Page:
Saturday, May 30, 2015

Pulling the Rug Out

On Tuesday, the school board member who represents my little slice of the county emailed the agenda for the next school board meeting to a friend of mine. In it was the bombshell that our area is potentially being rezoned to a different school for the next school year.. This is a little bit different than your standard rezoning school fight.

The place where I live is on the very southern edge of what could be considered the satellite communities of Nashville, but it is also on the northern end of a county where most of the power is concentrated in a good-ole-boy town south of us. The northern part of the county is growing like crazy while the central and southern areas are not. There is a pronounced difference in demographics.

Now demographics is usually some kind of code word for racial minority or something like that, but it isn't what I mean. The town I consider myself a member of is mostly populated with middle income, upwardly mobile, professional families. The town south of us is a typical small Southern town where competence and planning aren't always the top priorities, but the good ole boys like it that way. The schools in the satellite area of the county are high performing schools as the demographics might indicate. The schools in the rest of the county generally are not.

Up until now, my neighborhood has been zoned for the schools in the Nashville satellite part of the county. The people who live here and the property values reflect that fact. The system is now wanting to rezone our neighborhood to schools south of here into the small town part of the county. The rezoning isn't just changing schools; it is changing the type of community our children will spend most of their time in and it is potentially changing the level of academic standards. It is also in the total opposite direction of everything we do.

This situation, as you can imagine, has generated much heat and some light. I have spent most of my week working on this problem, facilitating community discussions, and trying to find alternatives to rezoning. The major problem is that the school system has not adequately planned for the growth in the north of the county and does not see much need to start now. The families affected by the rezoning implicitly understand that once our area gets pulled out of the high performing schools, they are never going to let us back in. Our diminished prospects will be reflected in both our children's education and our property values.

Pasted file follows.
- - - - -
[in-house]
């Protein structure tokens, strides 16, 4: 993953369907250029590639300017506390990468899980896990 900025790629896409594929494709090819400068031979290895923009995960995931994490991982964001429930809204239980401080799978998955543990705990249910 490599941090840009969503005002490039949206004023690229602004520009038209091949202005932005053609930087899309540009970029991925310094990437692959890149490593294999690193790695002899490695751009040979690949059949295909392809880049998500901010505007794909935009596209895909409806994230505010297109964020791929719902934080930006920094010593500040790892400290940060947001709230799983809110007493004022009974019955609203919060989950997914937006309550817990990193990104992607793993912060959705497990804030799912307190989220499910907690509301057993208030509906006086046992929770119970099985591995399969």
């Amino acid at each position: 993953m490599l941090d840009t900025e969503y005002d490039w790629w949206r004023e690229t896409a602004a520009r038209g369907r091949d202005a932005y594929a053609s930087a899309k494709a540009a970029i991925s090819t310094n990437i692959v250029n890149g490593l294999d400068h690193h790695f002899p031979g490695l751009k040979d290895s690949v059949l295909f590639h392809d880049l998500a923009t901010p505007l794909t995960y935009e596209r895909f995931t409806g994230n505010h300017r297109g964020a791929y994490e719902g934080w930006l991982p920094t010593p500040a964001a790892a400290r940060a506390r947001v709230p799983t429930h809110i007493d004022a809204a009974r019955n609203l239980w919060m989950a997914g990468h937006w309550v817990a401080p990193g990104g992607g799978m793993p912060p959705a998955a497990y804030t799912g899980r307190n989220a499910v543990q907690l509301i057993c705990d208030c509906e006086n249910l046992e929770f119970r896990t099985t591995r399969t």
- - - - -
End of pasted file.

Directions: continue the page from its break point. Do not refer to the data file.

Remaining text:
As you know, I have been exploring homeschooling rather seriously as we transition out of my job and into Dave's. The timing of this transition has always felt angsty to me. The sooner, the better, last week if possible. Now this timetable feels much more fraught. I have no desire to send my children into the town south of here for school. My educational concerns with their current school have always been that the classes may not be accelerated enough to prevent boredom. If they are moved into a lower performing school, it can almost be guaranteed the curriculum will not move fast enough for them. Since we cannot afford to move or pay tuition, homeschooling would be our only option.

This is both exhilarating and terrifying. I feel like the rug has been pulled out from under us. My ability to approach homeschooling as a hopeful experiment where the schools are present as a safety net is severely compromised. If the lack of planning and haphazard rezoning continues into future years, it is easy to predict that we will soon be pushed into a zone for a middle school that I will NOT send my children to. The writing is on the wall. And at that point, homeschooling must succeed.

1 comment:

Chronique de Guantanmo said...

Lovely blog, thanks for taking the time to share this.